Preview of my novelette "Mirrorblink"

MirrorblinkMy 12,000 word novelette "Mirrorblink" will appear shortly in Interzone and editor Andy Cox was kind enough to send me a preview of the story's art spread. (Click on the image at right for a bigger view. Please note that while the art is finished the page layout is a work in progress).

What do I think about the art? Only that it slapped my eyes silly and reprogrammed the shambling mass I call a mind into feeling nothing but shock and awe!

Which is another way of saying, "Wow!"

The art is by Warwick Fraser-Coombe, who did an equally great job illustrating my story "Peacemaker, Peacemaker, Little Bo Peep."

"Mirrorblink" is set on a far future Earth. Humanity lives in small villages where advanced communications technology is forbidden. The most dangerous thing one can do in this world is travels, meaning visiting villages beyond your own. Not only are people suspicious of strangers, there are other dangers lurking outside the village walls, including alien beings called Observers and massive burns of plasma which occasionally rain from the skies, destroying all life in the blast area.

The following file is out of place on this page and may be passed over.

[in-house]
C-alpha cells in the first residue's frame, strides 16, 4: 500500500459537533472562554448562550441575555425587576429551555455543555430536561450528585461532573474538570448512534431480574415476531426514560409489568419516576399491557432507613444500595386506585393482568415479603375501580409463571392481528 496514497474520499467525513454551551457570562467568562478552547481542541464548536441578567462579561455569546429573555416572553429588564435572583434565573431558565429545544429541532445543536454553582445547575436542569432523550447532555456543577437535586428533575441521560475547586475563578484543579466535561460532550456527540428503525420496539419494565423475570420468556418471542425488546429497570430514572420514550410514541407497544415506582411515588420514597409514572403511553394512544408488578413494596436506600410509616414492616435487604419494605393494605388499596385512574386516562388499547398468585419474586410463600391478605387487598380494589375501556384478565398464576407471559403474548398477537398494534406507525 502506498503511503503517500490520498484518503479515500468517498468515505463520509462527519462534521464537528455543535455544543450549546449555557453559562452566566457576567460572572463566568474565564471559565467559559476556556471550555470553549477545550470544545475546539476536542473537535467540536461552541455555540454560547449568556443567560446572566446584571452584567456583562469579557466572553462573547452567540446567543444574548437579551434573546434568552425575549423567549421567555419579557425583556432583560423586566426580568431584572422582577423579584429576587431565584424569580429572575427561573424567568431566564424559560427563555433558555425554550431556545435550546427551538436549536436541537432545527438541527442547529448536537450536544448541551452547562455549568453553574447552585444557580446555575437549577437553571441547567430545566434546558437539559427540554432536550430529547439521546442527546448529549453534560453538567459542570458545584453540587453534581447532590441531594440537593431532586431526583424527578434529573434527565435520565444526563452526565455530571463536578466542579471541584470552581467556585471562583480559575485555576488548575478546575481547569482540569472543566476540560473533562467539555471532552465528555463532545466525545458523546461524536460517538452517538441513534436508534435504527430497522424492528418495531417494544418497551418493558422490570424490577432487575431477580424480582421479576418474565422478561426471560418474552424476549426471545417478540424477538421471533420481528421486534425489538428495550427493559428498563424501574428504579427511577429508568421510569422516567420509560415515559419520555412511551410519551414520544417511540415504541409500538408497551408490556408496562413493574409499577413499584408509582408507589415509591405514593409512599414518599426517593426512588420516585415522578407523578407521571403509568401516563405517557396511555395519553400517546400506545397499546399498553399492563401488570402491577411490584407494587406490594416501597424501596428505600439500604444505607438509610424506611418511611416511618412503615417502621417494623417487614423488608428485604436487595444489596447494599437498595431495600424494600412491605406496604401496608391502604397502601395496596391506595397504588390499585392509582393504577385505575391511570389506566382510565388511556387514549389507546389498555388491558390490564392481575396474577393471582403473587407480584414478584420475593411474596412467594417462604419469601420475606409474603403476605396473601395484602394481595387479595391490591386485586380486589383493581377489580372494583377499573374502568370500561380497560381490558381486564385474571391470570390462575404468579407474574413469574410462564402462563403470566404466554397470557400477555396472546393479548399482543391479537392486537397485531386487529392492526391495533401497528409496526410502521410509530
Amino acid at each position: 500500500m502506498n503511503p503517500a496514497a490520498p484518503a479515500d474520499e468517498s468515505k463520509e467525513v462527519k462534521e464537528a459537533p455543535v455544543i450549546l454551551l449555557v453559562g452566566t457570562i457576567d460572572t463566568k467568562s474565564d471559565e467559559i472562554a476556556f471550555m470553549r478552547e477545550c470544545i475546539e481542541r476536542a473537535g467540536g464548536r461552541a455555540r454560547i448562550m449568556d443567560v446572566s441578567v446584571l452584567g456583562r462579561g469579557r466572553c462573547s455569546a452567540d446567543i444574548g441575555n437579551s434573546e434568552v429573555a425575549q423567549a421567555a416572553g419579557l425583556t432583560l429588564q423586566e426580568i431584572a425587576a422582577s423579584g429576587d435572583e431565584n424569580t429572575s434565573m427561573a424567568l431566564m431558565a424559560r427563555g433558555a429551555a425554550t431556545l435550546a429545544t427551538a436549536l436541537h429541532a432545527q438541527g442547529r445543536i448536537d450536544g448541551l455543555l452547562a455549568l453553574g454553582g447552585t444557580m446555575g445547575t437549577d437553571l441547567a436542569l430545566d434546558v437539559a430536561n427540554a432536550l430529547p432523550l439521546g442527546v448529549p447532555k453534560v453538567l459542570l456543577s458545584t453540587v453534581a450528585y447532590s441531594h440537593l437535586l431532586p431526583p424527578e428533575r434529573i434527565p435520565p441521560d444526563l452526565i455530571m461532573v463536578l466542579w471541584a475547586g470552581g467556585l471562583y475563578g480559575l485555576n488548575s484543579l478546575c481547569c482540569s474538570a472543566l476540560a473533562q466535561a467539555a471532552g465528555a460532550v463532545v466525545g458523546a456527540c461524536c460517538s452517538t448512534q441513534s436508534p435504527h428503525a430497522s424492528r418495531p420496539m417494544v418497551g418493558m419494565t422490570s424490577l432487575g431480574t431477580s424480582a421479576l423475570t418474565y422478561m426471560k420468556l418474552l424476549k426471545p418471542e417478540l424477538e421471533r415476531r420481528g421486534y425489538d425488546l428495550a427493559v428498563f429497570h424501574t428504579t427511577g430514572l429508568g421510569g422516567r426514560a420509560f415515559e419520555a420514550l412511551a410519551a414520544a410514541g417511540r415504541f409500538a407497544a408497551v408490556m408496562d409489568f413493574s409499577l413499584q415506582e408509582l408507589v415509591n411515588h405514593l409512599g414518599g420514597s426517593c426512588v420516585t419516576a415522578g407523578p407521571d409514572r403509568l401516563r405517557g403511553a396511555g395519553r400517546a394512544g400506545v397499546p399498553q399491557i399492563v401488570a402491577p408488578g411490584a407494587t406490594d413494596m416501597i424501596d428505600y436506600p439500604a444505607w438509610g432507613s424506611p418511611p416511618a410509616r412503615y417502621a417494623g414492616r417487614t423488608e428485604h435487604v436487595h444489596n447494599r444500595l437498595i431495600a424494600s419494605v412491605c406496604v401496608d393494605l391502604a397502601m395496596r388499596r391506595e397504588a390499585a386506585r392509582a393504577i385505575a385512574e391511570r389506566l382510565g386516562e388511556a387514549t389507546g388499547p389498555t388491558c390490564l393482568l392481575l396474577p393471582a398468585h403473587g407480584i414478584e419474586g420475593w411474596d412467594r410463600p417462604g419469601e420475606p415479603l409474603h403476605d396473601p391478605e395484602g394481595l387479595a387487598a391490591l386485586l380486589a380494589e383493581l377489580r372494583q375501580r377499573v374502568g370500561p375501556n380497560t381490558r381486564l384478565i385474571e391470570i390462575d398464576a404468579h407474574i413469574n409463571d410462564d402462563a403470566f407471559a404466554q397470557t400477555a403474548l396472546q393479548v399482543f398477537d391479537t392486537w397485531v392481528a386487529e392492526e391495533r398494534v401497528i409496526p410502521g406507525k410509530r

Here's a little excerpt from the story.

Ein of Wastal of the Town of Near Side approached the crossroads holding her pass before her like a child gifting a beloved toy to a friend.  Above, the Day shined hot and clear, with only the smoke on the horizon marring the sky’s even blindness.  Ein had hoped the smoking remnants of that distant burn would dissipate before she reached this new town, but naturally no such luck.

Ein’s body shook from starvation--her food pouch almost empty, her muscles weak and stringy from weeks of half rations--but as she stood before the crossroads she ignored her hunger.  Father Jajher had often warned Ein against approaching strange towns while distracted.  So Ein forgot everything except for the old man in the guard house and the rifle he aimed at her heart.  

Not that the guard actually aimed at Ein.  He aimed at the kaleidoscope of faces and names projected into the air by her pass--an ancient data mirror containing the downloaded memories from hundreds of people.  In theory the data proved Ein was who she claimed to be.  But tradition demanded a pass be held before one’s chest.  If the guard rejected the pass, the rejection would be a hypersonic needle through both mirror and heart.

The complete story will be in issue 243 of Interzone, available in early November. If you can't find Interzone in your area, be sure to subscribe. Interzone is absolutely the most beautiful and exciting SF magazine in the world.